The next step is calling Apple for customer support. But I know they will want me to switch from iPhoto to the new Photos application, which I'll gather won't suit me as well as iPhoto. I expect it will be dumber, providing less control over how I edit my photos. It will probably also be more complicated.

It's interesting how applications so often manage to give you fewer options while making you work harder to get them. This is because software engineers need to keep their jobs. So they toy and tinker with good products until they realize they've become bad, fussy complicated products. Then they start all over, forcing us to learn new apps. It's tedious. Maybe if they gave software engineers tenure, or something similar, we'd all be a lot happier and more efficient.

I'm more in the mood to show you what I've seen lately than to drone on in paragraphs about less-visual subjects, so I will end this here.


Saturday, June 20, 2015

Postcards from Maine... or Not

Postcards from Maine (and my photos of local wildlife and everything else) will be delayed for an unknown period of time. My Mac's iPhoto Library, where I store ALL of my photos, just went AWOL. It's not the first time this has happened recently, but this time feels more serious. I'm taking the recommended steps to persuade it to return to its senses. Fingers crossed that it decides to come home and behave itself.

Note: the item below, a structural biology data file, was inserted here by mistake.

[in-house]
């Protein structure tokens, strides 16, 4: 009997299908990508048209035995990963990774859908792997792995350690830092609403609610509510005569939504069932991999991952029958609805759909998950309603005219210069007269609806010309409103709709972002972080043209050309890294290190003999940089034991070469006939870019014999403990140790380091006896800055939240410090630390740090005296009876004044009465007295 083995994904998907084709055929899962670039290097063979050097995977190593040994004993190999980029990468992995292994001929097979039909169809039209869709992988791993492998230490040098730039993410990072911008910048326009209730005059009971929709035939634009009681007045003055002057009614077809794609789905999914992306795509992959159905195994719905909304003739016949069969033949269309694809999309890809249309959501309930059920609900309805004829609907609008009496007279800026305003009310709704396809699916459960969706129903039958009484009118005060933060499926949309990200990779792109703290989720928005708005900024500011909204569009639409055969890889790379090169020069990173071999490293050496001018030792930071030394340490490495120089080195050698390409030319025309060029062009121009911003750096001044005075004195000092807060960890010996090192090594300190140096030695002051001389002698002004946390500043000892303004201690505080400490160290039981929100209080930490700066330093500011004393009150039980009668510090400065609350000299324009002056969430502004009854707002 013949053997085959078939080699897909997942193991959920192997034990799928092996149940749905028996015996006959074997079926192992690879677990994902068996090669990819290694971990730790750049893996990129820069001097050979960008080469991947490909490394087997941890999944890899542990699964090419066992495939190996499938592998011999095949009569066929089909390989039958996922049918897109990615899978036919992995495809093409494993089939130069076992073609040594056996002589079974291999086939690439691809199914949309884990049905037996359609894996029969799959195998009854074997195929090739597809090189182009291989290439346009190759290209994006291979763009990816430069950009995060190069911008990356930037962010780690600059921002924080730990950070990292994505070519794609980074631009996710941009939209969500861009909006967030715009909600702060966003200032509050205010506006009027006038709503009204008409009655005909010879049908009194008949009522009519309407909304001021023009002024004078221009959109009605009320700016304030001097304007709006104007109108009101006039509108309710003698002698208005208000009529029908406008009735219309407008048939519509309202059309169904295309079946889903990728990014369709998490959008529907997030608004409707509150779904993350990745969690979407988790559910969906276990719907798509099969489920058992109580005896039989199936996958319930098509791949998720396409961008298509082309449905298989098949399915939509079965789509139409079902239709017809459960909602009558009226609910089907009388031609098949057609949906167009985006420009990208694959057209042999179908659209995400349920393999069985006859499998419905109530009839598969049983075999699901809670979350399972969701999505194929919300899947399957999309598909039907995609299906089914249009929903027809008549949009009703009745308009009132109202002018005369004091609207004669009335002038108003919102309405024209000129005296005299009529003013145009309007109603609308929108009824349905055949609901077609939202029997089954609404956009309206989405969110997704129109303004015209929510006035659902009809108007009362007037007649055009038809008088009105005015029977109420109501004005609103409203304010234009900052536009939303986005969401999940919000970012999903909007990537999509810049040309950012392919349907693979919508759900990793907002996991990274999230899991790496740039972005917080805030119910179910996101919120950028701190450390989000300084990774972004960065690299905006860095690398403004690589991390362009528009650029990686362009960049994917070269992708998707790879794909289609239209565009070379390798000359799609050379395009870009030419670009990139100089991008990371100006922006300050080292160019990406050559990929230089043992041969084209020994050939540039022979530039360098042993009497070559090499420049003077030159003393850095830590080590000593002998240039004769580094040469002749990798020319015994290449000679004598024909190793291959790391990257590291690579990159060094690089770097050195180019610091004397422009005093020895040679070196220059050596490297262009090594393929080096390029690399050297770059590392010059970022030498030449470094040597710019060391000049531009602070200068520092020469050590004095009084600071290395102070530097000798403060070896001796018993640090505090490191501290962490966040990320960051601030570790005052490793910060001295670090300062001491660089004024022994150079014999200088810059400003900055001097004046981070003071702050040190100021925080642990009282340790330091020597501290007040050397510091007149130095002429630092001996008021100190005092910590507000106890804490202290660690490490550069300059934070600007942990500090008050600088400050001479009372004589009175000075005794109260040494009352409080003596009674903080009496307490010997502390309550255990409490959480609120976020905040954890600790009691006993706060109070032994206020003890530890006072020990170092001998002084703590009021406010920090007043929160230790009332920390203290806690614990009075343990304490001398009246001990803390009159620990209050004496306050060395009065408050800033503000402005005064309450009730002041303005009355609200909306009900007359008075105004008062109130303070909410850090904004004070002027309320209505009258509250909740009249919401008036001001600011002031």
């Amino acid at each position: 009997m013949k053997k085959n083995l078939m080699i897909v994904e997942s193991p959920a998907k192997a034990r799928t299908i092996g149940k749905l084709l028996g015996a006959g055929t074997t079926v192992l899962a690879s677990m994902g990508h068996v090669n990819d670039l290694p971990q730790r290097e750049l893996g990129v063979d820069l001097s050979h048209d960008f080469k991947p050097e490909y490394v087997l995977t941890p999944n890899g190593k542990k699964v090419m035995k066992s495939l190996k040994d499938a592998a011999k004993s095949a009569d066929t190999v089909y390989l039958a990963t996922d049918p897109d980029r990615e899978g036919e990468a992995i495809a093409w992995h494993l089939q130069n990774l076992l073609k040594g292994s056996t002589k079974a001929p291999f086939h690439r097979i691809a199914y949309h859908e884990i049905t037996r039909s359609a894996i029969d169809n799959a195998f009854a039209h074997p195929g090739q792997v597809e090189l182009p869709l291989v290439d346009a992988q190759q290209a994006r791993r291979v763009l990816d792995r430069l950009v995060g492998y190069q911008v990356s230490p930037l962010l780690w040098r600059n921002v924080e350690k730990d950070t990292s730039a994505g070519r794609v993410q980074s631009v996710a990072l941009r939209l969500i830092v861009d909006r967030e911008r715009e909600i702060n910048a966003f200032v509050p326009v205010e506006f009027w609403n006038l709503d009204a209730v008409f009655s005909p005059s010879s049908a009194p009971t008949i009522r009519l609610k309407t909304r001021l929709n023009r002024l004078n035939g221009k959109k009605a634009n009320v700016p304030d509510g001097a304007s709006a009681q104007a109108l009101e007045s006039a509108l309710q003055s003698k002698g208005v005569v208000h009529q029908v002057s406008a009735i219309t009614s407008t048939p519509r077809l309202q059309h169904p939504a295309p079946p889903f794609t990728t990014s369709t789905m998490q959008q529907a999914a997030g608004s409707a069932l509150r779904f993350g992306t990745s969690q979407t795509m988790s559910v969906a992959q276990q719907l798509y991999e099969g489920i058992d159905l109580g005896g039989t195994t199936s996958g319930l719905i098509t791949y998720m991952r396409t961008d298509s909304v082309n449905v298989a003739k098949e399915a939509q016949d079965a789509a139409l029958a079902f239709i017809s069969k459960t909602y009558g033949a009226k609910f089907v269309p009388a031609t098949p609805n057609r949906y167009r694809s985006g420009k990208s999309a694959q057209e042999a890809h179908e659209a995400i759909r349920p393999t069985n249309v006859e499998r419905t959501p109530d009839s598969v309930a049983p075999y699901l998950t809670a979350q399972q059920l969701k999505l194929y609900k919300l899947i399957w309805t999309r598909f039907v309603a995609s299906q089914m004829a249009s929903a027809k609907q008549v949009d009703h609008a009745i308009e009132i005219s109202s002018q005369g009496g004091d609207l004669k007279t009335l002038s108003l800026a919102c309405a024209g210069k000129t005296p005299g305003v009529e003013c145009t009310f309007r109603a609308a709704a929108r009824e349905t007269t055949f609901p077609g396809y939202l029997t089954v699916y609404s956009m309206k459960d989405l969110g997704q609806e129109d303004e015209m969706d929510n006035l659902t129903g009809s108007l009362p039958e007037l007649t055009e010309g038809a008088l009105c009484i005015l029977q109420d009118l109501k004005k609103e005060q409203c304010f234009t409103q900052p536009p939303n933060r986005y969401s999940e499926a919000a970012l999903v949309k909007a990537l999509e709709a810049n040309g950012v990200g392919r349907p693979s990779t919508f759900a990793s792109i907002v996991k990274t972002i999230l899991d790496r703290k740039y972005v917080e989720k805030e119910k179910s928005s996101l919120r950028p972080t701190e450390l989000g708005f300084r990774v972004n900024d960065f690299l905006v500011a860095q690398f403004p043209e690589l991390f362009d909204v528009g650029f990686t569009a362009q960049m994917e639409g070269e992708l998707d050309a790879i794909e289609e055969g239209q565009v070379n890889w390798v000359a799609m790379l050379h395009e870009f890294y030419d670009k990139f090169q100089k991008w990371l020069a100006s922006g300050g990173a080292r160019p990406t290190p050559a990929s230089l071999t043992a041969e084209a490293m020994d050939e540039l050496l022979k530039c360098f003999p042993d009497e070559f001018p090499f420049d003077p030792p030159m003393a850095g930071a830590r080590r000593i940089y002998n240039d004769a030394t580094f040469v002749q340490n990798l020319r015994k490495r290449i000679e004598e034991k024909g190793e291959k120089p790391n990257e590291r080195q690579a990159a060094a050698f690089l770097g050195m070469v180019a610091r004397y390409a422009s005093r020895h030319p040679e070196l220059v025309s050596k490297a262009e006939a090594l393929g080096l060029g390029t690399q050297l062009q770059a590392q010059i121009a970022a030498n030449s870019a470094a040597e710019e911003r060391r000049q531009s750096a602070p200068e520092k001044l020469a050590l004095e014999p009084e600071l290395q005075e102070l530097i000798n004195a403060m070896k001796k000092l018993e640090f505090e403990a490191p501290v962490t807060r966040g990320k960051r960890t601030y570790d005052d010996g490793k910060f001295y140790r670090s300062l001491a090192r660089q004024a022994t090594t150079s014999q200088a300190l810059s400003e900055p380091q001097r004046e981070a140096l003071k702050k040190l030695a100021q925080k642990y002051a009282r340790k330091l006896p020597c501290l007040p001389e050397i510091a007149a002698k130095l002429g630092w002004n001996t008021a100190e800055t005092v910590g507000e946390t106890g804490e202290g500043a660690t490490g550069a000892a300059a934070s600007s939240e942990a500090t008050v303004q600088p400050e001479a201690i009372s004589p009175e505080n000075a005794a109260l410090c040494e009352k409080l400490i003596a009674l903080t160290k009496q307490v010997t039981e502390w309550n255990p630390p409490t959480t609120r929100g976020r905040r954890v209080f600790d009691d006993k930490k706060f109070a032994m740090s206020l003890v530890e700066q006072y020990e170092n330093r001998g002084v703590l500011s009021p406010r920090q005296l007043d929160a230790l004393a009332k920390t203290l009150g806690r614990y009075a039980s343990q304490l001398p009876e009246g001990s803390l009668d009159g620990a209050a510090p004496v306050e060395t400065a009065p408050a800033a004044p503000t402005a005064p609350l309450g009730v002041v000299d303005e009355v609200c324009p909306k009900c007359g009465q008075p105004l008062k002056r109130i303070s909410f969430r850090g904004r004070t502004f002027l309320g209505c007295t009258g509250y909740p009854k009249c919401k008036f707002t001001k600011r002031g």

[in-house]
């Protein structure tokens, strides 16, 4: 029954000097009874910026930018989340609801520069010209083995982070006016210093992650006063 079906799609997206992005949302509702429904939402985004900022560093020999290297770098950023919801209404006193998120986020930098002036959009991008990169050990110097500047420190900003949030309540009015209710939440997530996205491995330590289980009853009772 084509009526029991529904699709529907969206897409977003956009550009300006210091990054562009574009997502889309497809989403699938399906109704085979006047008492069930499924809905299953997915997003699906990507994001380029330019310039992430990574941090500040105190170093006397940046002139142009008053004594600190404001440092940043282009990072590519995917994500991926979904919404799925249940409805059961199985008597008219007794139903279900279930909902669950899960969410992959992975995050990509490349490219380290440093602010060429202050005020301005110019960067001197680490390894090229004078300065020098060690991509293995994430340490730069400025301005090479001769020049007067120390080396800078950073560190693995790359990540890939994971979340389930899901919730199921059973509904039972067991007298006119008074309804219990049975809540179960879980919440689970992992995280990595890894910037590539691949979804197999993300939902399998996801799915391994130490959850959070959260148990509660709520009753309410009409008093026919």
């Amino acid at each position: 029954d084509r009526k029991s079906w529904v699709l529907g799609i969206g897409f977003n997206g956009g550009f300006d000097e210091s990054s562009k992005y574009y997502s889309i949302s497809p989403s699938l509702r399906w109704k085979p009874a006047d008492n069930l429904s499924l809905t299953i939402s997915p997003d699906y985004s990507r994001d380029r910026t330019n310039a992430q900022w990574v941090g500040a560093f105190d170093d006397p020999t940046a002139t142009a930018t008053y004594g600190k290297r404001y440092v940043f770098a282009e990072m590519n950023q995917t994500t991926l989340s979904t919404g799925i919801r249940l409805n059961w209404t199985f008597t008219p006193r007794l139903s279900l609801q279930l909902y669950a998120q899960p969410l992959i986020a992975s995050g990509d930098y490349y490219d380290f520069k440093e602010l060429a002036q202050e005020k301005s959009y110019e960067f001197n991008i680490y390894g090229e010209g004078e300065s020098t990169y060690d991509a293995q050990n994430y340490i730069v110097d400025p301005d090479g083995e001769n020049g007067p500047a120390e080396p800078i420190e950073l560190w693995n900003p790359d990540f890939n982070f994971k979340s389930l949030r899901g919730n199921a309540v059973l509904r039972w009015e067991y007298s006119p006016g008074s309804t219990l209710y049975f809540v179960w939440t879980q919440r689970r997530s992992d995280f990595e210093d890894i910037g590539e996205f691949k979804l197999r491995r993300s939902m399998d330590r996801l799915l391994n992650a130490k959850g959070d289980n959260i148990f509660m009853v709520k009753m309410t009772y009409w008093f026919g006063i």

Thursday, June 18, 2015

Lion & Co.

Postcards from Maine will be arriving soon. In the meantime, we are enjoying being back with our cats. We miss them badly when we leave them... sometimes even when it's just for a few hours. All of them except Wendy seemed very happy to see us, too. We had lots of nighttime visits from the four boys; Lion came and went, Possum and Toffee settled in at our feet, while Harris kept waking me up as he perched on my pillow to nibble my neck and chew on my hair.